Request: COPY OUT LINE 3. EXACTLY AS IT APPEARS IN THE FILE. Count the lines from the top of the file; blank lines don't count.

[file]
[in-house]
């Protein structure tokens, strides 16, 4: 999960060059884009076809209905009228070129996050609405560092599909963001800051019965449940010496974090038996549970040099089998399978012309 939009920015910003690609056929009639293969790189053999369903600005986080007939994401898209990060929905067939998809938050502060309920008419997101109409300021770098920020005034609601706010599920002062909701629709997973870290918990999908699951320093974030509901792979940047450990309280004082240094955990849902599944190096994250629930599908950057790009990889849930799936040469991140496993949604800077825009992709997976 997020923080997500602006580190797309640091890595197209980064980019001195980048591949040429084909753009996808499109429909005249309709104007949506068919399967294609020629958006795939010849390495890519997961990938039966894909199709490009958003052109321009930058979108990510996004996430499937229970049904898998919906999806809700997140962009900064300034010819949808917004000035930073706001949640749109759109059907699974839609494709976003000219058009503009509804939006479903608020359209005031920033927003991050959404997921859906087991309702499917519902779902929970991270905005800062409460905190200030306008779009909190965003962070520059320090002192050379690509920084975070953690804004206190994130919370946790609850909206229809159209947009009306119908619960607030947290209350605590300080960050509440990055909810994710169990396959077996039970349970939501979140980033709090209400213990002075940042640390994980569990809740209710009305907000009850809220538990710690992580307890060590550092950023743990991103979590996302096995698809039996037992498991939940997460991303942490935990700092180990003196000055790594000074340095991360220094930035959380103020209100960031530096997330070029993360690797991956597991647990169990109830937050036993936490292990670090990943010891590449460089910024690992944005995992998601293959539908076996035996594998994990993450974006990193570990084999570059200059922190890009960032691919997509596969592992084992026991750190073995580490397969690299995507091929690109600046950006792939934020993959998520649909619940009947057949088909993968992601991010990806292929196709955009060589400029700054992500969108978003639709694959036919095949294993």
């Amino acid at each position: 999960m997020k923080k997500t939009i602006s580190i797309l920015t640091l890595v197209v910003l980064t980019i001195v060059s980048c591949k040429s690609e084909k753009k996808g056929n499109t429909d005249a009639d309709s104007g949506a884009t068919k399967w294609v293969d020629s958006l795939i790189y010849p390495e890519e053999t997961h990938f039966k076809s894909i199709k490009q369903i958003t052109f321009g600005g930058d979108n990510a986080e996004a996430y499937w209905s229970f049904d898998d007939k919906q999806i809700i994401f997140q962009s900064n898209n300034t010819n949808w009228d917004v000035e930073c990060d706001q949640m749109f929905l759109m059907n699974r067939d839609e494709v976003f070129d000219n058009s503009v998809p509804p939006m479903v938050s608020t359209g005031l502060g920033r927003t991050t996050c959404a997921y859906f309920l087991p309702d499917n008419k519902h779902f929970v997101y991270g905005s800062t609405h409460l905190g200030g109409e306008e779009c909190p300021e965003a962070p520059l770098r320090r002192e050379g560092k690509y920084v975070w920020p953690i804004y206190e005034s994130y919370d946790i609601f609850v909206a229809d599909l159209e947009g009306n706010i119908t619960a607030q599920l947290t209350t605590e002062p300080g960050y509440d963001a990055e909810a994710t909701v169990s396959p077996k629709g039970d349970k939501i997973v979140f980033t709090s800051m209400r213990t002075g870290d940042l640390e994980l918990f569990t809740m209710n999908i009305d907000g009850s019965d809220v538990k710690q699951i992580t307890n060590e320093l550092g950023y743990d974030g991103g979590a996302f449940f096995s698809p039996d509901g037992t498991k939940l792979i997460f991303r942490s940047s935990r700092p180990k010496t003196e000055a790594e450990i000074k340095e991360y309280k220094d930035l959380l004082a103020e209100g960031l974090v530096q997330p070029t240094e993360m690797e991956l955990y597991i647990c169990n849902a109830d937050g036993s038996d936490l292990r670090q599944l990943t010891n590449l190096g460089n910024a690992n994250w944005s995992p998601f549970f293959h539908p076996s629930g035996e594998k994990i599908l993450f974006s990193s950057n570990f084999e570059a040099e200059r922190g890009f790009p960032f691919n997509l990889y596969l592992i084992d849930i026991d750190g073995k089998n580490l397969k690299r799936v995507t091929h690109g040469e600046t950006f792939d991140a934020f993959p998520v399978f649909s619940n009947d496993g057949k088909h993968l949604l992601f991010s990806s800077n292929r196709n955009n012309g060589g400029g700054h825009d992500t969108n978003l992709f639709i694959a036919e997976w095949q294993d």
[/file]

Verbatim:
């Amino acid at each position: 999960m997020k923080k997500t939009i602006s580190i797309l920015t640091l890595v197209v910003l980064t980019i001195v060059s980048c591949k040429s690609e084909k753009k996808g056929n499109t429909d005249a009639d309709s104007g949506a884009t068919k399967w294609v293969d020629s958006l795939i790189y010849p390495e890519e053999t997961h990938f039966k076809s894909i199709k490009q369903i958003t052109f321009g600005g930058d979108n990510a986080e996004a996430y499937w209905s229970f049904d898998d007939k919906q999806i809700i994401f997140q962009s900064n898209n300034t010819n949808w009228d917004v000035e930073c990060d706001q949640m749109f929905l759109m059907n699974r067939d839609e494709v976003f070129d000219n058009s503009v998809p509804p939006m479903v938050s608020t359209g005031l502060g920033r927003t991050t996050c959404a997921y859906f309920l087991p309702d499917n008419k519902h779902f929970v997101y991270g905005s800062t609405h409460l905190g200030g109409e306008e779009c909190p300021e965003a962070p520059l770098r320090r002192e050379g560092k690509y920084v975070w920020p953690i804004y206190e005034s994130y919370d946790i609601f609850v909206a229809d599909l159209e947009g009306n706010i119908t619960a607030q599920l947290t209350t605590e002062p300080g960050y509440d963001a990055e909810a994710t909701v169990s396959p077996k629709g039970d349970k939501i997973v979140f980033t709090s800051m209400r213990t002075g870290d940042l640390e994980l918990f569990t809740m209710n999908i009305d907000g009850s019965d809220v538990k710690q699951i992580t307890n060590e320093l550092g950023y743990d974030g991103g979590a996302f449940f096995s698809p039996d509901g037992t498991k939940l792979i997460f991303r942490s940047s935990r700092p180990k010496t003196e000055a790594e450990i000074k340095e991360y309280k220094d930035l959380l004082a103020e209100g960031l974090v530096q997330p070029t240094e993360m690797e991956l955990y597991i647990c169990n849902a109830d937050g036993s038996d936490l292990r670090q599944l990943t010891n590449l190096g460089n910024a690992n994250w944005s995992p998601f549970f293959h539908p076996s629930g035996e594998k994990i599908l993450f974006s990193s950057n570990f084999e570059a040099e200059r922190g890009f790009p960032f691919n997509l990889y596969l592992i084992d849930i026991d750190g073995k089998n580490l397969k690299r799936v995507t091929h690109g040469e600046t950006f792939d991140a934020f993959p998520v399978f649909s619940n009947d496993g057949k088909h993968l949604l992601f991010s990806s800077n292929r196709n955009n012309g060589g400029g700054h825009d992500t969108n978003l992709f639709i694959a036919e997976w095949q294993d």